In what might be my favorite piece of Korean literature, Jo Changin writes: “Look up at the sky ten times a day. A day you have not looked at the sky at least ten times is a day poorly lived.” And what better way to see the sky than to see it in all its dark, uncorrupted glory in the silent hours of the night?
I’ve never been interested in astronomy. In fact, my only experience with it was an introductory course that I dropped out of the first week of my sophomore year. I am, quite single-mindedly, a humanities student: To me, the world with all its people is fascinating, even without contemplating the wider universe.
However, after a ten-minute visit to the Science Center Observatory with some physics students became a six-hour astrophotography session, I signed up for a stargazing trip organized by the Astrophotography Club to Cherry Springs State Park last weekend. When we arrived at the observation site, there were already tents and telescopes set up by astrophotography enthusiasts, who were mostly older men.
As day turned to night and our eyes adjusted to the dark, we saw a sky flooded with the light of thousands of stars. I’d seen plenty of images of starry nights in art and online, but I had never personally witnessed so many stars in my life. This was the sky that had inspired so many great works of literature, from “Timaeus” to “The Little Prince.” I felt the wonder of when I had taken a philosophy class for the first time or when I had finished a really good book. In other words, it was awesome.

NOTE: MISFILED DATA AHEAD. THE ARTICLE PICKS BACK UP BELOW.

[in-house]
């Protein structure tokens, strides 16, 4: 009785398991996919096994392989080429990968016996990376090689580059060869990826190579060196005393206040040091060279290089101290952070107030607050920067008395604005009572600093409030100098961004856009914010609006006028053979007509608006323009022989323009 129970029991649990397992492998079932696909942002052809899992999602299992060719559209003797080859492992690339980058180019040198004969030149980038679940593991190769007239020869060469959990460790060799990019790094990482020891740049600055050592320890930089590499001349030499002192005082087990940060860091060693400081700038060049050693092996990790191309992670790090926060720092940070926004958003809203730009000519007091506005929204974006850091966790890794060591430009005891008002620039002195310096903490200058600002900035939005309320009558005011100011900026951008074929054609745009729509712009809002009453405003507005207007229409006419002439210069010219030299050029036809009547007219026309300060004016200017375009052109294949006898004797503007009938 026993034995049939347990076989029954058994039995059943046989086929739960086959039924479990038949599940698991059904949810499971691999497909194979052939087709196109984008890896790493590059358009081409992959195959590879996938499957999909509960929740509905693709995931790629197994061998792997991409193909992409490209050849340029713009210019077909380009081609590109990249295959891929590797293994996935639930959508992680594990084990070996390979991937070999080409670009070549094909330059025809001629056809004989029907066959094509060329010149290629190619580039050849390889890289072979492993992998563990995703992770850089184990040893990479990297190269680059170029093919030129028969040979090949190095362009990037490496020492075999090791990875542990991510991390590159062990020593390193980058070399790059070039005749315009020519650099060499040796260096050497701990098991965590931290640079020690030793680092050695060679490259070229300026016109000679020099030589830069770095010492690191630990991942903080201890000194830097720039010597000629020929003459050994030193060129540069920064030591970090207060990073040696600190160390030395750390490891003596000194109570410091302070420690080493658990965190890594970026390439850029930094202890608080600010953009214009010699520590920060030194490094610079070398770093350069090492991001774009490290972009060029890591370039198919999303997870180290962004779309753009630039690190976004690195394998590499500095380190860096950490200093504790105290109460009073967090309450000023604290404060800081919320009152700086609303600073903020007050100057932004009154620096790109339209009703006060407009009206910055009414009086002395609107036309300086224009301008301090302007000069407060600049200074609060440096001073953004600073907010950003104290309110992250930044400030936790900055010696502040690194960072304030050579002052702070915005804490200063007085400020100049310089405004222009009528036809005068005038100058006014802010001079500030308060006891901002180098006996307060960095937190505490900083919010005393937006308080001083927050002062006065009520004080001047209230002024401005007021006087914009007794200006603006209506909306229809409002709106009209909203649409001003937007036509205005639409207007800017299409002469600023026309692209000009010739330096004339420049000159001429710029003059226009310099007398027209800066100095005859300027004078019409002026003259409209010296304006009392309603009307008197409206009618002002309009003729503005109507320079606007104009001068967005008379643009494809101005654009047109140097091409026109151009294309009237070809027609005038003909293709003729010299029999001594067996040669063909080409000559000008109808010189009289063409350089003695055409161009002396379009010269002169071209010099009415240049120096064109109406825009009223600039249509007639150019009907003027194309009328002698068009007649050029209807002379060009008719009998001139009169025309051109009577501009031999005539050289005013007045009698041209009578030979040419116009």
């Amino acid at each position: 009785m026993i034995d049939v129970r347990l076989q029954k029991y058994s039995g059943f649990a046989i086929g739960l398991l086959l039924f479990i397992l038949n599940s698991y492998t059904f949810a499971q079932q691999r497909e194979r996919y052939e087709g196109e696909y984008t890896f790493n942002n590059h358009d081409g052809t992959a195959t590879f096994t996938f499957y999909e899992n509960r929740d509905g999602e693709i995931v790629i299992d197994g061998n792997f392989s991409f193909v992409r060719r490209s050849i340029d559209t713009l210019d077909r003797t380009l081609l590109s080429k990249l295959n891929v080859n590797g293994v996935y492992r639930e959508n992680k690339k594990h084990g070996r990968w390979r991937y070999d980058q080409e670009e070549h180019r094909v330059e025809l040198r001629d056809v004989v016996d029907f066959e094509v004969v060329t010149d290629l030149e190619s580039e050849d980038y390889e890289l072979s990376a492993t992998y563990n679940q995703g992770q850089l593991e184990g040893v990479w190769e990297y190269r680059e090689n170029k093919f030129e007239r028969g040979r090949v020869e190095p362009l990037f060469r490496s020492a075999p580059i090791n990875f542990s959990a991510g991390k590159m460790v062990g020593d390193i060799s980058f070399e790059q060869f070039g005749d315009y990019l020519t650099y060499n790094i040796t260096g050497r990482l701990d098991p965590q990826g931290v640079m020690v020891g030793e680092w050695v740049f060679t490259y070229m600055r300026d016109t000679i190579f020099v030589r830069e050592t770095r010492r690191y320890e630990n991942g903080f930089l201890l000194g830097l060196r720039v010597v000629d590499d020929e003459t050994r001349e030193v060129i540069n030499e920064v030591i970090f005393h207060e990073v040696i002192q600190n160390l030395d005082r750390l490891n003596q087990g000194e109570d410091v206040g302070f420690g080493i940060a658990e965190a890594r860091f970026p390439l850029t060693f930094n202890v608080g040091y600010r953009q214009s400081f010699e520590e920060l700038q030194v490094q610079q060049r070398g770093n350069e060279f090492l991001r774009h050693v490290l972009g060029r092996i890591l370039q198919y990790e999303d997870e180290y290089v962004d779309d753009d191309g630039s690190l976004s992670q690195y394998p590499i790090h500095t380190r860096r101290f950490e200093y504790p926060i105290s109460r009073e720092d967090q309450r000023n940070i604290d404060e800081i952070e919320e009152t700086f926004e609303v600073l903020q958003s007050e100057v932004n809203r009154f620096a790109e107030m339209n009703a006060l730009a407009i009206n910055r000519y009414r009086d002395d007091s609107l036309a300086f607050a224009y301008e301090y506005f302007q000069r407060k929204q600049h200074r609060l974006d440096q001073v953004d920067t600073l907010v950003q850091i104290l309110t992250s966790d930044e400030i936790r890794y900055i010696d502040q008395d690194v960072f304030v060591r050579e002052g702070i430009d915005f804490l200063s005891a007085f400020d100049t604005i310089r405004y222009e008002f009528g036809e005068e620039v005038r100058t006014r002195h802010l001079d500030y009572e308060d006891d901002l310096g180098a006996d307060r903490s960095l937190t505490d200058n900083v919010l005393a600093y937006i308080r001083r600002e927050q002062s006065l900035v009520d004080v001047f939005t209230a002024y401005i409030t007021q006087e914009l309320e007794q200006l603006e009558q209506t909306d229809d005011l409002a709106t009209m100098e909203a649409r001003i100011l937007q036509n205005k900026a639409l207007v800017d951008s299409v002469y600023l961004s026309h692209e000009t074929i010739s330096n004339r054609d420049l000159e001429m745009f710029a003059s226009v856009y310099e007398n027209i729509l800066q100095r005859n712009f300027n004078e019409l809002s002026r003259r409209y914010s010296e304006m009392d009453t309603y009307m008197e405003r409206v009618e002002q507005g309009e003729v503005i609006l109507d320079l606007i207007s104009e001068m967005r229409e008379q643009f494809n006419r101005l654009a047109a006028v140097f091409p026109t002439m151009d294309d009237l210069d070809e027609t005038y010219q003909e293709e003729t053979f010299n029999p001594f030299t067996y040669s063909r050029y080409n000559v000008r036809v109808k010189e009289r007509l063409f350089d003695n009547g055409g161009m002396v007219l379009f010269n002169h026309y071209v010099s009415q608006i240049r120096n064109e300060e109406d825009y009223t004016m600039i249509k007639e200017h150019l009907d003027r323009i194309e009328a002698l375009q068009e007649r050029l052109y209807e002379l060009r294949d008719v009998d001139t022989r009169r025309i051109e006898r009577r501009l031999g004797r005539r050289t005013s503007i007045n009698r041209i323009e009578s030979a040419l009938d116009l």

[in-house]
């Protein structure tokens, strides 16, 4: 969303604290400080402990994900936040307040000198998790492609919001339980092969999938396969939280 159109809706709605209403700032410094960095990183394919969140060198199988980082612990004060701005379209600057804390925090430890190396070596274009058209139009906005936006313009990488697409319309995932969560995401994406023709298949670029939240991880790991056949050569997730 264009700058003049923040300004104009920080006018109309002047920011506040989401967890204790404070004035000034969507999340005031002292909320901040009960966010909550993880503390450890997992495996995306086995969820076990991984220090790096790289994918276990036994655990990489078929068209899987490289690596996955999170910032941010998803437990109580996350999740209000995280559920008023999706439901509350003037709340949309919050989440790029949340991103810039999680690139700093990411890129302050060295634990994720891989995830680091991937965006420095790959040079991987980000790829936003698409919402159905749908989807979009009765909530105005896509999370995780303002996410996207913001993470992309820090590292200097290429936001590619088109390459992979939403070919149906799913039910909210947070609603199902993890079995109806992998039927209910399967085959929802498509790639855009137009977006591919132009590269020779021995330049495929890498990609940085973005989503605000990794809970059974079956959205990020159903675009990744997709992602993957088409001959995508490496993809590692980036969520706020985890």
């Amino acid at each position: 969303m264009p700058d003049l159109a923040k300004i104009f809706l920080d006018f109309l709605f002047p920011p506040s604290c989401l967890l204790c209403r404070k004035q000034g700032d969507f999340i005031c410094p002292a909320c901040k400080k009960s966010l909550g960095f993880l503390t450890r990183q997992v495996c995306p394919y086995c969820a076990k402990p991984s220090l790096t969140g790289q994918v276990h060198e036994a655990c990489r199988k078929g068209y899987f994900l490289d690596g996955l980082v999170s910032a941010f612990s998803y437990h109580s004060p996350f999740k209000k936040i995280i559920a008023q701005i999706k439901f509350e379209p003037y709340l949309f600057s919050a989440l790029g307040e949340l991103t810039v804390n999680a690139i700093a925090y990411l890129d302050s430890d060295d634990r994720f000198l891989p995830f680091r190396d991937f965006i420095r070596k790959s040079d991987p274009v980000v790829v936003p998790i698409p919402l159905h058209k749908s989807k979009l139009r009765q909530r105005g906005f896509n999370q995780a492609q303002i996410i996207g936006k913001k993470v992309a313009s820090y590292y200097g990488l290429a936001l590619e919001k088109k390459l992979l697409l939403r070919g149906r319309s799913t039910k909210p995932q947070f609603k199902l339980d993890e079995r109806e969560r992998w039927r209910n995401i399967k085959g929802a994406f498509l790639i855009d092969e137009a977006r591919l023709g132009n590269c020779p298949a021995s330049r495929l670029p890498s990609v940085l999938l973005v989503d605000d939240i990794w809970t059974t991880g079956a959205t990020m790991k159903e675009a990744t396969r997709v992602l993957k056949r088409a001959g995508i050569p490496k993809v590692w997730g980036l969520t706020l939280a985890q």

The only thing better than the view were the conversations, which covered all kinds of topics. There were discussions of how globular clusters are nursing homes for stars, how cool it would be to live on Mars, the possibility of getting stranded in space and getting resurrected by aliens, and the importance of stars in classical Chinese literature and mythology, to name a few.
It was especially wonderful to see how a group of people could look at the same sky but think and feel vastly different things. It reminded me of the best part about Swarthmore: having fun and thoroughly interesting conversations with people with various quirks and from various disciplines. Talking under the stars, I befriended people whom I never would have met in my own classes.
As drowsiness overtook excitement and we curled up in our electric blankets preparing to sleep, looking up at the stars gave me a certain kind of peacefulness, of feeling that all of my joys and pains were really an infinitely small part of an ever-expanding universe.
Would I, like the hobbyists with their RVs, spend astronomical amounts of money on giant telescopes and other sophisticated devices? Probably not. But would I — despite the long drives, cold nights, and watery mornings — go stargazing, should the opportunity arise again? Absolutely.
So go to Astrophotography Club events, where you can take real-time images of deep space objects from the Science Center rooftop. Look out for other stargazing events from Swarthmore. Pull yourself away from busy screens and absorb the quiet calmness of a brilliant night sky — you might thank your lucky stars you did.